Tour operators certainly have no soul when it comes to appreciating good light. How often do they leave you helplessly staring at golden light or a gorgeous sunset from inside a bus - or schedule dinner at much the same t
e. Here again, an extra day in the location might be the only way to place yourself in the right place at the right time. While you're at it, don't leave after sunset, some of the best travel pictures you'll ever get will be night shots. If you have to miss dinner to get that end-of-day picture look at the bright side - now you have an excuse to hang out at the tapas bar.

On the domestic road trips you have a much better chance to plan your moves with the quality of light in mind. I've adopted a pattern of making short moves during the middle of the day rather than long cross-country grinds. You arrive in mid afternoons when motels and hotels are plentiful, have time for a late lunch and then you can explore the area in optimum light. This puts you in position to get the best out of the moment when the sun goes down. Early next morning there's more good light on the other side of your subject and if you think you've “got it in the can” before noon you can again use the dull midday to move to the next location.

You can do pretty much the same thing if you fly and drive to a domestic location but I find that all driving or first flying makes quite a difference in the equipment I bring. On foreign trips and domestic fly and drive trips you certainly want to travel as light as possible. For these I bring only my lightest tripod (a Bogen 3001 which is small enough to fit in a weekender suitcase) and try to eliminate redundancy in lenses. For instance If a zoom has a decent macro range I’ll just add some close-up lenses rather than bringing the macro lens, and eliminate single focal length lenses that are covered by a zoom. On the other hand I fmd both a 35mm and 28mm PC lens (perspective control) useful for streets, buildings and architecture and the smallest, fast, near normal lens (like a 45mm f2.0) useful for low light and interiors. If possible, bring a spare camera body, in fact once a third camera was a lifesaver when two of them conked out.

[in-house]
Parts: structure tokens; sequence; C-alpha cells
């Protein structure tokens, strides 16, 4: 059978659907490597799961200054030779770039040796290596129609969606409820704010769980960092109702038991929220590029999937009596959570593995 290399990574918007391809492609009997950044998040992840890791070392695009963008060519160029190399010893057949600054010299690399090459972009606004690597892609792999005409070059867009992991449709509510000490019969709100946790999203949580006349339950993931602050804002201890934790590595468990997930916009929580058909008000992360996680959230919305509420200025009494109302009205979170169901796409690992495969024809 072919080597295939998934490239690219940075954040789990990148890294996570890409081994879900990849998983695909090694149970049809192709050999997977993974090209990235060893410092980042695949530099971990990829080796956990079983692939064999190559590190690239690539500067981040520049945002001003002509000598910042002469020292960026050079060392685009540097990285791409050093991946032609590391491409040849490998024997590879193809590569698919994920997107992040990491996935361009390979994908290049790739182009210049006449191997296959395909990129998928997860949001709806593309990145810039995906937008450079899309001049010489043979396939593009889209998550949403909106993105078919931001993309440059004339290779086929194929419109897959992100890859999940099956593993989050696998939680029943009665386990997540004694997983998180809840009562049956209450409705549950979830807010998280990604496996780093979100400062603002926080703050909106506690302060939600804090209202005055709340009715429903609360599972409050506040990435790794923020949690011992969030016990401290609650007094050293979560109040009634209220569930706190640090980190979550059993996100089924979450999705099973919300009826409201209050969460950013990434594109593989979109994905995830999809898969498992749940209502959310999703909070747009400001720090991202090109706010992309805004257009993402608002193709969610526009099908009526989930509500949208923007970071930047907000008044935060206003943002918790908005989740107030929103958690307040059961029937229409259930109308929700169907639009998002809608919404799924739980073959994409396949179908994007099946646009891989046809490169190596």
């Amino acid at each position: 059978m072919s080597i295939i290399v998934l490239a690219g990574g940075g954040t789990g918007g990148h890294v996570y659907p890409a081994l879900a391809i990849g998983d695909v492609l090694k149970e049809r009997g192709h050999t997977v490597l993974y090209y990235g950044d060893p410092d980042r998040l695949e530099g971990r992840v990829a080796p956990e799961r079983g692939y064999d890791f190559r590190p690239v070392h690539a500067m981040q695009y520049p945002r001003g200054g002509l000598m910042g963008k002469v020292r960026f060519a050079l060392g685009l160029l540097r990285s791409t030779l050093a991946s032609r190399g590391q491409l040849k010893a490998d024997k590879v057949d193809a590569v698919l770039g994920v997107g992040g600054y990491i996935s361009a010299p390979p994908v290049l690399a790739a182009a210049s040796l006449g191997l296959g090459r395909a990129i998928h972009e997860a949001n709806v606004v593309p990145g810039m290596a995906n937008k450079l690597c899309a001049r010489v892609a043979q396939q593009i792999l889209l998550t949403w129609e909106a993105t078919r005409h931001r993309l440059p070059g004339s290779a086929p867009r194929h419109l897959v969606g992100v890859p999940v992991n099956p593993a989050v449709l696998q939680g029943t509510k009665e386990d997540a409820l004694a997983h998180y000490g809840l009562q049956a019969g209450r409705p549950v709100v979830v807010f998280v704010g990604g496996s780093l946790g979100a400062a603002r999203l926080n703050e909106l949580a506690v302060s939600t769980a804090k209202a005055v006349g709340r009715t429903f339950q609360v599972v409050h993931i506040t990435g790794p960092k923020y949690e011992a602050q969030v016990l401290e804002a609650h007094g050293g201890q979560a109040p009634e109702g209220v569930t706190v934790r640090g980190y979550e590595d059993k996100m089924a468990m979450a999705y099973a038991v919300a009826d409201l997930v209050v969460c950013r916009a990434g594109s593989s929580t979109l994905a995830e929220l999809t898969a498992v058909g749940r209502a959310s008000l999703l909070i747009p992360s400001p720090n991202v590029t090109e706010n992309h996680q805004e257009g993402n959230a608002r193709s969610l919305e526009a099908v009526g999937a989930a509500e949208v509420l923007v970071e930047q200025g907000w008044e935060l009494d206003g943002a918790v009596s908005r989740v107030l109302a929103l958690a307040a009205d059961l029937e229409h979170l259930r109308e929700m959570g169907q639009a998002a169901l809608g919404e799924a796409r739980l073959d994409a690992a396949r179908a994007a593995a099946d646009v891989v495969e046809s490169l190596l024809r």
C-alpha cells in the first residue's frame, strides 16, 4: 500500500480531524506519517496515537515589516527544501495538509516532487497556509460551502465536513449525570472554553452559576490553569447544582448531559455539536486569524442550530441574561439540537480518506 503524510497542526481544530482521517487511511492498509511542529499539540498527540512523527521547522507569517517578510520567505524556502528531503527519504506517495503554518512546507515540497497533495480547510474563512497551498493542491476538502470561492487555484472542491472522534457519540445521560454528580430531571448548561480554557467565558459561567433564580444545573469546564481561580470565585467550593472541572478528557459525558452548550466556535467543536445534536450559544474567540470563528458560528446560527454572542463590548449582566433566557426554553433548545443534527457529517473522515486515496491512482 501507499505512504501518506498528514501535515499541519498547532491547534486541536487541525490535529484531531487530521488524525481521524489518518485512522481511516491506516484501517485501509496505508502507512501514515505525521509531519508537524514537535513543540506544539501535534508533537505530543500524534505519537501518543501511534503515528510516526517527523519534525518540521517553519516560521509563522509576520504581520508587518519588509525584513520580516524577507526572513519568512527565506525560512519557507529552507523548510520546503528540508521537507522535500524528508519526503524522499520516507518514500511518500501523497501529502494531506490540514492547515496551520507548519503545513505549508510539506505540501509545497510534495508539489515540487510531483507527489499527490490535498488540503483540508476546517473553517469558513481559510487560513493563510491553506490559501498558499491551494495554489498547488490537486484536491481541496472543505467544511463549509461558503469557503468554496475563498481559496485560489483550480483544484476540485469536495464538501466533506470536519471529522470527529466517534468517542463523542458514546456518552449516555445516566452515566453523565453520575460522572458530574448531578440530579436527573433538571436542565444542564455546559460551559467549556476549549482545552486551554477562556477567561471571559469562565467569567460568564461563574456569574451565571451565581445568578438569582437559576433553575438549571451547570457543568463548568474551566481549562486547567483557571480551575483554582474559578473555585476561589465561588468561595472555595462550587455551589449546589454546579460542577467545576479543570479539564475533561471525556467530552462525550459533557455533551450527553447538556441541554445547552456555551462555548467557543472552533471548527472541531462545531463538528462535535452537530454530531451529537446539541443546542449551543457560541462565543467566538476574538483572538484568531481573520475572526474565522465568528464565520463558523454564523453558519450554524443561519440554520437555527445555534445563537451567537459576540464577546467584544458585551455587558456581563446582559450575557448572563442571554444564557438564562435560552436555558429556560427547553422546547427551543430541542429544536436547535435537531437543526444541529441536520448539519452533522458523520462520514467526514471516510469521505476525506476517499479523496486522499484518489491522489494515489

When driving all the way I use a different approach to equipment - bring it all. That way I can get those great large format shots of western scenes, bring a heavier tripod and the really long tele lens. Of course you want to keep all your goodies well hidden, like in the trunk of the car. In most cities it's not even a good idea to be seen taking equipment out of the trunk and then leaving it (better to anticipate your next equipment choice and have it in your lap before you park).

Your last, or perhaps first, strategy concerns bringing money. Obviously you need at least a small amount of cold cash. Back that up with some traveler's checks, but be prepared for some disappointing exchange rates at hotels and restaurants in foreign countries. When abroad watch for the occasional American Express office where you can convert to blocks of cash at really excellent rates. You can get cash advances from your Visa card but the fees may be high. In many foreign countries you can now fmd ATM type money machines from which you can access your checking account and get the very best exchange rates. The fee should be lower than the charge card cash advance but you better check with your bank and/or the tour company. to be sure this is available where you're going.

Bon Voyage and - oh yes - bring film.